Whatever cause they appear to act in favor of, hackers’ allegiances generally appear to fall on the side of social justice – in this case a statement on individualism and ownership — and as such it can be assumed that Sony is being taught a ‘lesson’ about having been controlling about its PS3 and the device’s concurrent online network. However, a fascinating principle arises: Although this vast number of innocent consumers who purchased a PS3 and enjoy playing video games and/or consuming other media online through the console may now have their personal data at high risk, even a cursory check of the internet’s pulse – through video game websites, Twitter or community forums – seems to indicate that consumers take the hackers’ side, that they feel betrayed by Sony’s failure to prepare for attack or to take appropriate steps thereafter, or that the company is receiving its due deserved action after a period of what many fans perceive to have been poor community or data management. They are not sympathetic toward the victim, but rather toward the perpetrators.
This is in part because, when it comes to digital activism, no one is physically harmed, at least not in a way that’s visible from the detachment of the internet. Great acts of subversion and rebellion against religions, corporations or other offensive cultural outliers can be viewed from an abstract distance. They can be romanticized; people can cheer for them.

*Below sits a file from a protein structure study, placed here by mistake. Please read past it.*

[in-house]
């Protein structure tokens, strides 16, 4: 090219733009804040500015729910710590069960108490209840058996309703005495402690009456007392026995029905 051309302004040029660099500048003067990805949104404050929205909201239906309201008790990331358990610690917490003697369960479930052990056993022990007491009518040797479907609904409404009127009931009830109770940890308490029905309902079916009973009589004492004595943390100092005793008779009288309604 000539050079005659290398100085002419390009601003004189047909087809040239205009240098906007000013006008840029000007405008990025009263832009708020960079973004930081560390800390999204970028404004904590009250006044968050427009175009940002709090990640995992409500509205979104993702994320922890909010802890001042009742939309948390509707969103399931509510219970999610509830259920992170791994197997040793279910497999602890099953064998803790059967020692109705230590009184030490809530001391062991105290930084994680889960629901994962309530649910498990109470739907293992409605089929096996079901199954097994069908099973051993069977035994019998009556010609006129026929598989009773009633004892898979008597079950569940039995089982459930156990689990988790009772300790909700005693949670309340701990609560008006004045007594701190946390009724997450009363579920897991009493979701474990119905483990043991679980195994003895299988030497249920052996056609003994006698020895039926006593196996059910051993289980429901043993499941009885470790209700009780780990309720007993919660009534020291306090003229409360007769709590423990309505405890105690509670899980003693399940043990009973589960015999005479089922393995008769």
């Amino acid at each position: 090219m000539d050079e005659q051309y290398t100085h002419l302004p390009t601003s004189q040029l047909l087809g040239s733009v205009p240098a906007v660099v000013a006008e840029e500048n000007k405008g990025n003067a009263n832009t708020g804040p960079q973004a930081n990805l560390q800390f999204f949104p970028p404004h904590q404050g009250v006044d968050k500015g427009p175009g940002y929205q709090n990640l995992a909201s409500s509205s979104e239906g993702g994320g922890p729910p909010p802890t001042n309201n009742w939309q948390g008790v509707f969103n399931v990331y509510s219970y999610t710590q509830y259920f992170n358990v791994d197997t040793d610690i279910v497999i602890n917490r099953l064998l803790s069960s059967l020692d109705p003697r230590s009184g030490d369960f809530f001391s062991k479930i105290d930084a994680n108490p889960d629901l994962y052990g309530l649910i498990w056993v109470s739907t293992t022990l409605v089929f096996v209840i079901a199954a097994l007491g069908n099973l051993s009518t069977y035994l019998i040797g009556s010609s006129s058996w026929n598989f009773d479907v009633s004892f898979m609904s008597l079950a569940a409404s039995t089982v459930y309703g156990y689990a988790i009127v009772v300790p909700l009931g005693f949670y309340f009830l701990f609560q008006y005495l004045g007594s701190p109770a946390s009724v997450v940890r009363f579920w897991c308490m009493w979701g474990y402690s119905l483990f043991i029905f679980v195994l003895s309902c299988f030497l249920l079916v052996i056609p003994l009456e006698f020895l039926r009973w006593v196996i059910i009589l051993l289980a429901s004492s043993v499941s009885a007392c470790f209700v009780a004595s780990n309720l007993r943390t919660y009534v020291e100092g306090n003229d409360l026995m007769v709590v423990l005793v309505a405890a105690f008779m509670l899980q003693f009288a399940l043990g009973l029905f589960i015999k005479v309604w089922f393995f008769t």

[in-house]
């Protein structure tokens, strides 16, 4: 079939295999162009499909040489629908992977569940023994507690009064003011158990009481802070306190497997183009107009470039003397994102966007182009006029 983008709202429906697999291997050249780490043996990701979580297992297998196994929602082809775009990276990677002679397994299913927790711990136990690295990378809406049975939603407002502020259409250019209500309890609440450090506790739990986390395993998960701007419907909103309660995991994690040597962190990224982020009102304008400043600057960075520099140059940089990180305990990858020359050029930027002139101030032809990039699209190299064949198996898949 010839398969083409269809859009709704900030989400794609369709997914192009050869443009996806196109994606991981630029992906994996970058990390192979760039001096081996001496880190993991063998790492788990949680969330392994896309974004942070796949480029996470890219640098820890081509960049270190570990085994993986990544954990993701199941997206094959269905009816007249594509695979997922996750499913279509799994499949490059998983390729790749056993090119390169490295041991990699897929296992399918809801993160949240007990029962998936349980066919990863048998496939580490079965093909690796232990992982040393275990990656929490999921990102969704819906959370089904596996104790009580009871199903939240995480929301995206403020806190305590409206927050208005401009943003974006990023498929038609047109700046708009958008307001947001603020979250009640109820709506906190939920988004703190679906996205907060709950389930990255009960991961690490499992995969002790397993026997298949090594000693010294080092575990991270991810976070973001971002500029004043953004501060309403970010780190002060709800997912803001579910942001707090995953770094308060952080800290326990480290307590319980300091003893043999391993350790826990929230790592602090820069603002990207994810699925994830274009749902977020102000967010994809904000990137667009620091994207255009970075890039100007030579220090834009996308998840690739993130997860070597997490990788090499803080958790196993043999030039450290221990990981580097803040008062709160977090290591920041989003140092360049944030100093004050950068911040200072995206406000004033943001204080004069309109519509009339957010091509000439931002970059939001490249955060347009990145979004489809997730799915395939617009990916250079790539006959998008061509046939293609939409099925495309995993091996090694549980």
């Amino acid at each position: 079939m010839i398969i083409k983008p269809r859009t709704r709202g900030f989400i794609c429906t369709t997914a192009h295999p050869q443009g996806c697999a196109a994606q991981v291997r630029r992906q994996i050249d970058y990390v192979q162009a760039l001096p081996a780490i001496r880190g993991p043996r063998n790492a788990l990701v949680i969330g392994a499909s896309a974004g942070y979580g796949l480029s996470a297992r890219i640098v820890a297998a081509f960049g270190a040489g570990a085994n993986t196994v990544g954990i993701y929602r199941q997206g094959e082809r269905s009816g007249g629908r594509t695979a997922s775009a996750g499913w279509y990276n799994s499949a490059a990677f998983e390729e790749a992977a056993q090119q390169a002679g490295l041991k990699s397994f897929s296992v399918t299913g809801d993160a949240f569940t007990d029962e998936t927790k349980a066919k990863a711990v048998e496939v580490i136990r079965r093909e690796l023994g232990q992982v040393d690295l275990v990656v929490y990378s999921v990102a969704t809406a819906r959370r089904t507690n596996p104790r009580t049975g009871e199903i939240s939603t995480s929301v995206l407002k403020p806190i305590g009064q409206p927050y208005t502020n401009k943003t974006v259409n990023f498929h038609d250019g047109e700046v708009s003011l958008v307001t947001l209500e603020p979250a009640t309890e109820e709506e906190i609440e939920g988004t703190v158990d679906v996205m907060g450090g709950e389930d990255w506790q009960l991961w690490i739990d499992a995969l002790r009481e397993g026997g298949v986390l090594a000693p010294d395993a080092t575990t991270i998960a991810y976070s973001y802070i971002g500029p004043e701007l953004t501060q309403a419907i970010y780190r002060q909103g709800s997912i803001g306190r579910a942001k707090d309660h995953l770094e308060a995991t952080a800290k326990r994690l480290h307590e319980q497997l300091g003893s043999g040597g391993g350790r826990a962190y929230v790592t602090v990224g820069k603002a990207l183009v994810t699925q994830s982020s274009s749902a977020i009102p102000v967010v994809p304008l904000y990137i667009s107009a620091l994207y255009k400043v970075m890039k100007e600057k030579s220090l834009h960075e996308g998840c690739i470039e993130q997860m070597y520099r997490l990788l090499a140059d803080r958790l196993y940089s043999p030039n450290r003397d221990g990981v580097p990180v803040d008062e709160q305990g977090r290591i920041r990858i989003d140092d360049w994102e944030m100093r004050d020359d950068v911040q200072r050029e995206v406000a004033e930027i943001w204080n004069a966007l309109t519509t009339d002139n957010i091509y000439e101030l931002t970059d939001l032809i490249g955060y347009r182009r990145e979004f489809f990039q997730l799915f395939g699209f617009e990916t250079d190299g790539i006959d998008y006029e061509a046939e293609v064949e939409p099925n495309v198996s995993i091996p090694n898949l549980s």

In the case of the PS3, users understand the idea of punishing a hardware giant for trying to interfere in its users’ sense of individual ownership, and while they may not support organized crime, why they might feel super totally bad about people’s credit cards being compromised, they can assume that identity theft is only a side effect of the reckoning to which Sony is now being called. Even if they’re users worried about their own information, bummed about the downtime, something inside them quietly supports mysterious, unseen digital rebels, secretly wishes to be included as operator and not as victim, the last to hear about the fantastic execution.
At the crux of all of this is that we live in an age where civilized humanity is gradually becoming aware that being misinformed is tantamount to social surrender. This awareness can manifest in malformed, even offensive oddities – see crazy people who believe they must see the President’s birth certificate with their own eyes to believe he is American and not some embedded terrorist – or in more constructive ways, like the emergence of WikiLeaks and the near-celebrity status of Julian Assange, which he earned simply by being able to bring common individuals information that would have otherwise been deeply hidden from them.
In the digital age, information is rapidly becoming more essential to the human experience than more tangible signifiers of identity. Out of the average person’s sight and comprehension, hackers, once largely creatures of fiction, are demonstrating their mastery of information and wielding that power for civil disobedience, for quiet revolution. Everyone can fall in love with that.